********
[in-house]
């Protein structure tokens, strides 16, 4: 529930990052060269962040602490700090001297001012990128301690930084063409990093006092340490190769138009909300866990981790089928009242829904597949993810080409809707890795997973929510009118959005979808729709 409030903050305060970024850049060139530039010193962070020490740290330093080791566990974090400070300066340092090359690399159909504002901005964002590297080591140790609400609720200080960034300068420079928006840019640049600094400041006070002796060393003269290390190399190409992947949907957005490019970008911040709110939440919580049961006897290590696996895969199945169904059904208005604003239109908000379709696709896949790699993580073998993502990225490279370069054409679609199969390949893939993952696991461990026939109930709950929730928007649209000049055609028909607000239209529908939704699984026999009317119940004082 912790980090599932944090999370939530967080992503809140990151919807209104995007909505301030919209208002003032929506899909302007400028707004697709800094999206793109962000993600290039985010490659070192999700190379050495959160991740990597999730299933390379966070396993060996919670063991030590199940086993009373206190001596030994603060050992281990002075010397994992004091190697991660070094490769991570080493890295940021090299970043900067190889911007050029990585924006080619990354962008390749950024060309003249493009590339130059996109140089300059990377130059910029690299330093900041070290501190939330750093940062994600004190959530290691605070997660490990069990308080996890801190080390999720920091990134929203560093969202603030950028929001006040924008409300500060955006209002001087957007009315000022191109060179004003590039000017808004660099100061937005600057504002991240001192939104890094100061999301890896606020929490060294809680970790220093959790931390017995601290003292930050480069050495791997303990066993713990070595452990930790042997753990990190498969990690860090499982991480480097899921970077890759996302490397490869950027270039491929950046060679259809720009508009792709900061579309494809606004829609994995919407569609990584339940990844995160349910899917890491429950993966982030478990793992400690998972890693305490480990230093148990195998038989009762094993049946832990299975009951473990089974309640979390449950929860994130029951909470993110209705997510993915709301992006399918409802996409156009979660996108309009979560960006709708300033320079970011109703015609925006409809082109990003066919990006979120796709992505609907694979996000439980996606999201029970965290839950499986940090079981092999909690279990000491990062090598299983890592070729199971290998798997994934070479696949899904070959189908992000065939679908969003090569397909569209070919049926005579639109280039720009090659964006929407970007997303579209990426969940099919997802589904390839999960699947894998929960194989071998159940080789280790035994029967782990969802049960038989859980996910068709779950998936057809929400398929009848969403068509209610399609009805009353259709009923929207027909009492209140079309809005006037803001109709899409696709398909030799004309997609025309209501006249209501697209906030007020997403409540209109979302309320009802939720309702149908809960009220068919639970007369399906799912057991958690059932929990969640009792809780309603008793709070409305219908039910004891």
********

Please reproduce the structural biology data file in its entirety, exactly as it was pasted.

[in-house]
């Protein structure tokens, strides 16, 4: 529930990052060269962040602490700090001297001012990128301690930084063409990093006092340490190769138009909300866990981790089928009242829904597949993810080409809707890795997973929510009118959005979808729709 409030903050305060970024850049060139530039010193962070020490740290330093080791566990974090400070300066340092090359690399159909504002901005964002590297080591140790609400609720200080960034300068420079928006840019640049600094400041006070002796060393003269290390190399190409992947949907957005490019970008911040709110939440919580049961006897290590696996895969199945169904059904208005604003239109908000379709696709896949790699993580073998993502990225490279370069054409679609199969390949893939993952696991461990026939109930709950929730928007649209000049055609028909607000239209529908939704699984026999009317119940004082 912790980090599932944090999370939530967080992503809140990151919807209104995007909505301030919209208002003032929506899909302007400028707004697709800094999206793109962000993600290039985010490659070192999700190379050495959160991740990597999730299933390379966070396993060996919670063991030590199940086993009373206190001596030994603060050992281990002075010397994992004091190697991660070094490769991570080493890295940021090299970043900067190889911007050029990585924006080619990354962008390749950024060309003249493009590339130059996109140089300059990377130059910029690299330093900041070290501190939330750093940062994600004190959530290691605070997660490990069990308080996890801190080390999720920091990134929203560093969202603030950028929001006040924008409300500060955006209002001087957007009315000022191109060179004003590039000017808004660099100061937005600057504002991240001192939104890094100061999301890896606020929490060294809680970790220093959790931390017995601290003292930050480069050495791997303990066993713990070595452990930790042997753990990190498969990690860090499982991480480097899921970077890759996302490397490869950027270039491929950046060679259809720009508009792709900061579309494809606004829609994995919407569609990584339940990844995160349910899917890491429950993966982030478990793992400690998972890693305490480990230093148990195998038989009762094993049946832990299975009951473990089974309640979390449950929860994130029951909470993110209705997510993915709301992006399918409802996409156009979660996108309009979560960006709708300033320079970011109703015609925006409809082109990003066919990006979120796709992505609907694979996000439980996606999201029970965290839950499986940090079981092999909690279990000491990062090598299983890592070729199971290998798997994934070479696949899904070959189908992000065939679908969003090569397909569209070919049926005579639109280039720009090659964006929407970007997303579209990426969940099919997802589904390839999960699947894998929960194989071998159940080789280790035994029967782990969802049960038989859980996910068709779950998936057809929400398929009848969403068509209610399609009805009353259709009923929207027909009492209140079309809005006037803001109709899409696709398909030799004309997609025309209501006249209501697209906030007020997403409540209109979302309320009802939720309702149908809960009220068919639970007369399906799912057991958690059932929990969640009792809780309603008793709070409305219908039910004891």